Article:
May the Gods be praised.
[ Tom Bowling Bay photograph citation: Rāwiri Taonui. ‘Canoe traditions – Canoes of the northern tide’, Te Ara – the Encyclopedia of New Zealand, updated 15 Nov-12 URL: http://www.TeAra.govt.nz/en/photograph/2304/takapaukura-tom-bowling-bay ]
As the people of the Kurahaupo reached New Zealand they again met with misadventure, this time hitting rocks in the dark. But their good fortune held, in the darkness they had come ashore on a beach, missing the cliffs arrayed to their left and right. They had hit rocks, but were within wading distance of the shore, and people had come to their aid. On landing, Pōhurihanga declared that they had reached ‘muriwhenua’, ‘the end of the land’.
They were helped by the local tribe, the ‘Te Ngake’, with whom they stayed until the Kurahaupo was repaired, and they were able to move on again. There were already people living where the Kurahaupo made landfall, and these people had been there for 23 generations.
The men have worked well on the Kurahaupo and she can sail again. The binding are again made anew. This time we made the rope from a strong flax that we were shown, it grows in abundance near here.
The people here have been very good to us, but we must move on. We cannot continue to take their food when we can go elsewhere and find our own.
Not all of us are leaving. Pōhurihanga, and some of the others are staying; Pōhurihanga has fallen for a local girl Maieke.
>We are told that there is much, much more land to the south, and that the best way is to follow the Eastern coastline, there is no need for any more ocean passage. They say you can go down the West coast too, but it is stormy and a more dangerous shoreline. So we are going South, by the Eastern coast, to find our new home.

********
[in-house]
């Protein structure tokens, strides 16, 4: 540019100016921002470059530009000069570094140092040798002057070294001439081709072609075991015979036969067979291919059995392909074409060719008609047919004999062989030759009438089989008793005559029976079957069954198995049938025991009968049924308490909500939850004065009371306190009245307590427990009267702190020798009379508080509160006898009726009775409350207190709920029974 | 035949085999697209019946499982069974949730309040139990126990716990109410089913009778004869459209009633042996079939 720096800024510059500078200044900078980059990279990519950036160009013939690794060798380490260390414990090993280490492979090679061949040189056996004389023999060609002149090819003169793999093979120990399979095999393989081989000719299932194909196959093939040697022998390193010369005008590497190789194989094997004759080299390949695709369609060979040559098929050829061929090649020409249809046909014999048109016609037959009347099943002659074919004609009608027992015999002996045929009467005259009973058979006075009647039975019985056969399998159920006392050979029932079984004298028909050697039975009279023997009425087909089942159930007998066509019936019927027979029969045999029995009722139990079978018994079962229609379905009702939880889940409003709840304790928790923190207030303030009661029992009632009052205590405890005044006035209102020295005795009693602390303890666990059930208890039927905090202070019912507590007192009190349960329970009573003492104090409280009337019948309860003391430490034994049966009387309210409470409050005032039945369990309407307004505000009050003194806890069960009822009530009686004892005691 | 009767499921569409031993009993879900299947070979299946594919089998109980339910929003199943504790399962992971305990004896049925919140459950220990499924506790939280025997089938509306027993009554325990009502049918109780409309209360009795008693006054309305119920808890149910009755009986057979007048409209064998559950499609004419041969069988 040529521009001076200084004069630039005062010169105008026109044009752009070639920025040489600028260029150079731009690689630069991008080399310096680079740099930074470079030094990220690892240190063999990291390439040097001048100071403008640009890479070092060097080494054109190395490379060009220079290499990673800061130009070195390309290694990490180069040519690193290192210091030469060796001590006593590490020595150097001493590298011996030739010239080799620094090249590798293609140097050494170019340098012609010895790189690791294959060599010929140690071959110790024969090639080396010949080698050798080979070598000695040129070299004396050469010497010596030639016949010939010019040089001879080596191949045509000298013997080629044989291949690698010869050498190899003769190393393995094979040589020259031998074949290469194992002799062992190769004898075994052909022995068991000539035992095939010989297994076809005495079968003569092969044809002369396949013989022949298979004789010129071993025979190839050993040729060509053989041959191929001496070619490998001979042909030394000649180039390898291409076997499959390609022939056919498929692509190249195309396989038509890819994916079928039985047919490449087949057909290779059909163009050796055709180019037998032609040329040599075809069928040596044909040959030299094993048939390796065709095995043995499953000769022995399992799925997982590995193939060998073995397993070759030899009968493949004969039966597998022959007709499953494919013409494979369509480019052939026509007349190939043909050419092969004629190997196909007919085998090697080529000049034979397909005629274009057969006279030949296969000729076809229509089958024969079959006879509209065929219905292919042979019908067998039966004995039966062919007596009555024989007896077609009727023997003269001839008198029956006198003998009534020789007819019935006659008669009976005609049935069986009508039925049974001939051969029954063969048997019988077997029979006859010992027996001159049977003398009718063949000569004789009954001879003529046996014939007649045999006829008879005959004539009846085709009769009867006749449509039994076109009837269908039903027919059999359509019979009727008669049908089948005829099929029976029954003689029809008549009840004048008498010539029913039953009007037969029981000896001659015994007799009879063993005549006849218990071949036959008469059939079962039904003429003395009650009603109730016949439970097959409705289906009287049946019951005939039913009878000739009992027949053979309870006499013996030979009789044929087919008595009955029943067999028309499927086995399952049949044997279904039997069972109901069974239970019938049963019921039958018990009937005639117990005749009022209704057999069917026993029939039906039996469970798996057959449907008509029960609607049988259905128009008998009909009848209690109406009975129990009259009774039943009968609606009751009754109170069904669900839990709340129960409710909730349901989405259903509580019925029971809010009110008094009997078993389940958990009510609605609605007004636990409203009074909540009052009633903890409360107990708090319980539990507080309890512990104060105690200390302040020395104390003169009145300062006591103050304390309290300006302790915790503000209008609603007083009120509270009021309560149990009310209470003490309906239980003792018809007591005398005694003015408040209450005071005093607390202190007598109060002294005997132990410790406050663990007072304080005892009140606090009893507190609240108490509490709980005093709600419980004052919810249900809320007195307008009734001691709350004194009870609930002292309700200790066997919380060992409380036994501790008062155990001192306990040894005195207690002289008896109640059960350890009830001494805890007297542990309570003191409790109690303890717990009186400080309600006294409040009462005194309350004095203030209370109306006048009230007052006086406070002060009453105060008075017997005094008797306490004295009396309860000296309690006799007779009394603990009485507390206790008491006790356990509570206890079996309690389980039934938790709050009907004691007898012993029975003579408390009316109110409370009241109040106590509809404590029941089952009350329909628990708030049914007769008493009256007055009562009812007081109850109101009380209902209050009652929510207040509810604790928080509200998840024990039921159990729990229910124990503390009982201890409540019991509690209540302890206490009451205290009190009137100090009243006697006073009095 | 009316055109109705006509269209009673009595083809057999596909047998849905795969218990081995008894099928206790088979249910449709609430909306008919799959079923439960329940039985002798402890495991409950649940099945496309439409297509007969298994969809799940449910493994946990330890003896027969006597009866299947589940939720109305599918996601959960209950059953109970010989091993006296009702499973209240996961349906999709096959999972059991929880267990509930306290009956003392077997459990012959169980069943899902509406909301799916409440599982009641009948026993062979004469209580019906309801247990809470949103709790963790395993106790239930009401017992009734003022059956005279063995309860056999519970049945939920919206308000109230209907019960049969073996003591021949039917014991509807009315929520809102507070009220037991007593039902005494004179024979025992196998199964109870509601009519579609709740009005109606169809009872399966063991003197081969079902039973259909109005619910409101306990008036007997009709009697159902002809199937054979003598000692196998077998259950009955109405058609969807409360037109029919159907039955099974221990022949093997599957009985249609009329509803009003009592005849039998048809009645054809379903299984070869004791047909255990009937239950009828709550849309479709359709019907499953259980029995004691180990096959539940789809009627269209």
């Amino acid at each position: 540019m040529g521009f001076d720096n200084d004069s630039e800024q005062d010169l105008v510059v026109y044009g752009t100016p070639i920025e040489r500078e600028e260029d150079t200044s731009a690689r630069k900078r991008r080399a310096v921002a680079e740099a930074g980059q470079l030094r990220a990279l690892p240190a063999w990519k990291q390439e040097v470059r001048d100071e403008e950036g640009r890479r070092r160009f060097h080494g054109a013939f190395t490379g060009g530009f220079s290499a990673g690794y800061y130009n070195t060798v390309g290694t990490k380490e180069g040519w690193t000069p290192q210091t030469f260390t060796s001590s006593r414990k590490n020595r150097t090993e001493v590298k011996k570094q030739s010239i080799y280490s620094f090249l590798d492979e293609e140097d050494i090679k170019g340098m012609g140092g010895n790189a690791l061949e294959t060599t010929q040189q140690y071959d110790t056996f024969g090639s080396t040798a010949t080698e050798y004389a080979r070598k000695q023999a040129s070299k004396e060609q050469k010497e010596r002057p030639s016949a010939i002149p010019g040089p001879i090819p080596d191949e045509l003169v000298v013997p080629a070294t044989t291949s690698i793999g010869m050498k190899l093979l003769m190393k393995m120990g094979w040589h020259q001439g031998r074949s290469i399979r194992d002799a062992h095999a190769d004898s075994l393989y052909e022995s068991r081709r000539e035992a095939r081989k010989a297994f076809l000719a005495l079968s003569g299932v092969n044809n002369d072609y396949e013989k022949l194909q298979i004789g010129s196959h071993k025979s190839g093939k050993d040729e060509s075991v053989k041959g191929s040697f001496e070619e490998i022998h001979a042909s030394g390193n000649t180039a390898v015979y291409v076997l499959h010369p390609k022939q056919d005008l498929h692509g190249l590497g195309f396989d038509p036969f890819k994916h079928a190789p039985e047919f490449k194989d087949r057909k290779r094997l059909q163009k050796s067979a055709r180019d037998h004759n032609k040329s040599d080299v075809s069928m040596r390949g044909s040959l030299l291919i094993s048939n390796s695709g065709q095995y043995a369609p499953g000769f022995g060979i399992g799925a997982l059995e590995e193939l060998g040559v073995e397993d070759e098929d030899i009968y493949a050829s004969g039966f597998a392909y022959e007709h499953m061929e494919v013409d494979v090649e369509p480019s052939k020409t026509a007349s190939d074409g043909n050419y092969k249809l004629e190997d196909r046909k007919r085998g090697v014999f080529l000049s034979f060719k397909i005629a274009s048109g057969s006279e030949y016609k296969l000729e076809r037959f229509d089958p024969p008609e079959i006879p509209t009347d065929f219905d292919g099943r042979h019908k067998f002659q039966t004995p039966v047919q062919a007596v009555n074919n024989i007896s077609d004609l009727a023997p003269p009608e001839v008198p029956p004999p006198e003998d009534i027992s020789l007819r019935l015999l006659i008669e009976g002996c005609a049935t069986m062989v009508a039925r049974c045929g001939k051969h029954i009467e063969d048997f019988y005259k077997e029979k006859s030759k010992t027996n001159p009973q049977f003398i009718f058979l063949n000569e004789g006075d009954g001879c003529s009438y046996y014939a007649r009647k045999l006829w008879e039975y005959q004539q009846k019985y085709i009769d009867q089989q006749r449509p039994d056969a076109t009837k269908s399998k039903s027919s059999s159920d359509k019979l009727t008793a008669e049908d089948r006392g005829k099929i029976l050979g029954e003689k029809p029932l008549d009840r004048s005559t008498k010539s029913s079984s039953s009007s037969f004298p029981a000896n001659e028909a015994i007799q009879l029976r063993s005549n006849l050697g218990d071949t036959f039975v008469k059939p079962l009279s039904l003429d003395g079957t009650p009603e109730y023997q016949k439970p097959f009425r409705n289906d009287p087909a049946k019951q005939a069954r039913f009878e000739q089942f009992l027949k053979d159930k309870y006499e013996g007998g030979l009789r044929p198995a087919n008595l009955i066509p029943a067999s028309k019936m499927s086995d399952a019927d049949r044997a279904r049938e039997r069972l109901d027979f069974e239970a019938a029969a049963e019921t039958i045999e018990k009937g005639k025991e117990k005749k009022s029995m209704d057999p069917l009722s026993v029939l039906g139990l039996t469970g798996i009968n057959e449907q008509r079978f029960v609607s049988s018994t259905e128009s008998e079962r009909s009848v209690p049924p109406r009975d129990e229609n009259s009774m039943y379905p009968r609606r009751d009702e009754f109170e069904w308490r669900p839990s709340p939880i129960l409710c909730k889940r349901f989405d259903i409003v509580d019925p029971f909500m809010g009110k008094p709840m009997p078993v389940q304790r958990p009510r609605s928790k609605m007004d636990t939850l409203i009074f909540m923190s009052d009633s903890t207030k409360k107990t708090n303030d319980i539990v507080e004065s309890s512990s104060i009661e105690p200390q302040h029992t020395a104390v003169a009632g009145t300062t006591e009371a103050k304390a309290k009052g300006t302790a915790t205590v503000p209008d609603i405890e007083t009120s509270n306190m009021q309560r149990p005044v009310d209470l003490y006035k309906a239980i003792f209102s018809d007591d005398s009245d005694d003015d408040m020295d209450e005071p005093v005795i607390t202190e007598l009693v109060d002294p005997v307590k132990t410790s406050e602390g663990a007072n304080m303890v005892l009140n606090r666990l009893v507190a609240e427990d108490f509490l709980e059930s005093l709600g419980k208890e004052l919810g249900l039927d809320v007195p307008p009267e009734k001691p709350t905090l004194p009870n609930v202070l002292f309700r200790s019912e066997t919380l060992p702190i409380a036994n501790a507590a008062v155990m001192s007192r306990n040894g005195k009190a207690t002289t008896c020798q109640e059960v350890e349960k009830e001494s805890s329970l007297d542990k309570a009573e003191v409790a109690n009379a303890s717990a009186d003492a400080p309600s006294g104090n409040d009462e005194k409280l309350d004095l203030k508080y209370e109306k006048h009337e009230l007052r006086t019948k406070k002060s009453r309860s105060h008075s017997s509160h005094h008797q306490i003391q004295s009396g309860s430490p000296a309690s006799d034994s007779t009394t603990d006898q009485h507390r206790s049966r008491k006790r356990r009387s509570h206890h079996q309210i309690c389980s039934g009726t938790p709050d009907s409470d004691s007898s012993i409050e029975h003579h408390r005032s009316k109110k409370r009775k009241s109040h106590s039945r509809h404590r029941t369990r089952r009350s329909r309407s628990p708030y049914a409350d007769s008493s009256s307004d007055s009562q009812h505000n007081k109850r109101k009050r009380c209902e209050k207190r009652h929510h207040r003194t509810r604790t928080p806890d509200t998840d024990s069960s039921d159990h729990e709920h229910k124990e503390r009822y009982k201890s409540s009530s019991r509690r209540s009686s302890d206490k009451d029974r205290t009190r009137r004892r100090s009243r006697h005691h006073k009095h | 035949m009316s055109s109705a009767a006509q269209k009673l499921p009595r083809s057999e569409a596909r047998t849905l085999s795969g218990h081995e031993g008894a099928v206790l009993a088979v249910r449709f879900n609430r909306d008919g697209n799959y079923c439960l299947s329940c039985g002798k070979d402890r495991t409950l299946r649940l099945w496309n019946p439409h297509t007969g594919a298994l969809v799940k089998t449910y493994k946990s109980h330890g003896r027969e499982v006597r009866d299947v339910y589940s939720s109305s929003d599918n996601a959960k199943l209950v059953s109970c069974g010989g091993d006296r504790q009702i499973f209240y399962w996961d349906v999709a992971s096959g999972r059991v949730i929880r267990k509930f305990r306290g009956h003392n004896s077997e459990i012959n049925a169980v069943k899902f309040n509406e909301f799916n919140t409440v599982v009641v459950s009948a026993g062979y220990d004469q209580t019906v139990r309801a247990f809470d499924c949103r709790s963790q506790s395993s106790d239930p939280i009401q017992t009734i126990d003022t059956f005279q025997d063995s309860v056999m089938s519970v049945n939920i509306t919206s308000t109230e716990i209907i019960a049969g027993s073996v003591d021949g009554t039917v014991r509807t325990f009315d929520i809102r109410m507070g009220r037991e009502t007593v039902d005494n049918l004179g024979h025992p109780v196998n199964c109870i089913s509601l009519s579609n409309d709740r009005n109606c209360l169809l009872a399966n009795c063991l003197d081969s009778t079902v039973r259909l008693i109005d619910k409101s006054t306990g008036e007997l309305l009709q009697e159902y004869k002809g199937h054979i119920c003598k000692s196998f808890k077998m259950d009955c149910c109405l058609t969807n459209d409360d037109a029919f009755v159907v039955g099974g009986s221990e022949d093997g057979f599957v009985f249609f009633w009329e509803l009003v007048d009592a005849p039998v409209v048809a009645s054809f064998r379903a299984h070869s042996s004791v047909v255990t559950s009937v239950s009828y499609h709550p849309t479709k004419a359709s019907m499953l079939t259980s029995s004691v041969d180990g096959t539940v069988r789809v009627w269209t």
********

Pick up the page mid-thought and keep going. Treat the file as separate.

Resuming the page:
Popoto will lead us now that Pōhurihanga has left the boat.
When the Kurahupo left, Pōhurihanga stayed in Te Hiku o Te Ika. He married Maieke who was a chiefly duaghter, and became their chief. They had a daughter ‘Muriwhenua’ who later moved south and married Rongokako from the Tākitimu canoe.
‘Muriwhenua’ is still used as the collective name for the six tribes of the Far North: Ngāti Kurī, Ngāi Takoto, Te Pātū, Ngāti Kahu, Te Aupōuri and Te Rarawa.
When Pōhurihanga and Maieke married, and he became chief and two ancestral lines joined. Because of this, the Te Ngake history, and that of the Kurahaupo’s are both remembered. In time the Te Ngake became known as Ngati Kuri, but the account of the Kurahaupo’s arrival was not forgotten due to the link through Pōhurihanga.
The Ngati Kuri remember that the Kurahaupo was damaged at sea, and that it stopped for repairs at ‘Rangitahua’, ‘fire in the sky’. The Te Ngake obviously knew that Raoul Island was volcanic. In the Ngati Kuri account, the Kurahaupo stayed on Rangitahua for some time, and during that time some of the crew joined other vessels. Pōhurihanga fishing net and seal skins were used to repair the damage to the Kurahaupo, after which they were able to sail on.
The Kurahaupo finally made landfall at Te Huka Bay, the beach at the West end of Tom Bowling Bay, thereby completing a total ocean voyage of 4,000 km from Raiatea to New Zealand. They had achieved this without loss of life, in a vessel constructed using entirely stone tools.
The arrival and wreck of the Kurahaupo is not only remembered in the Tribal history of the Ngati Kuri… the Kurahaupo’s presence at North Cape is recorded to this day on New Zealand’s Topographic maps.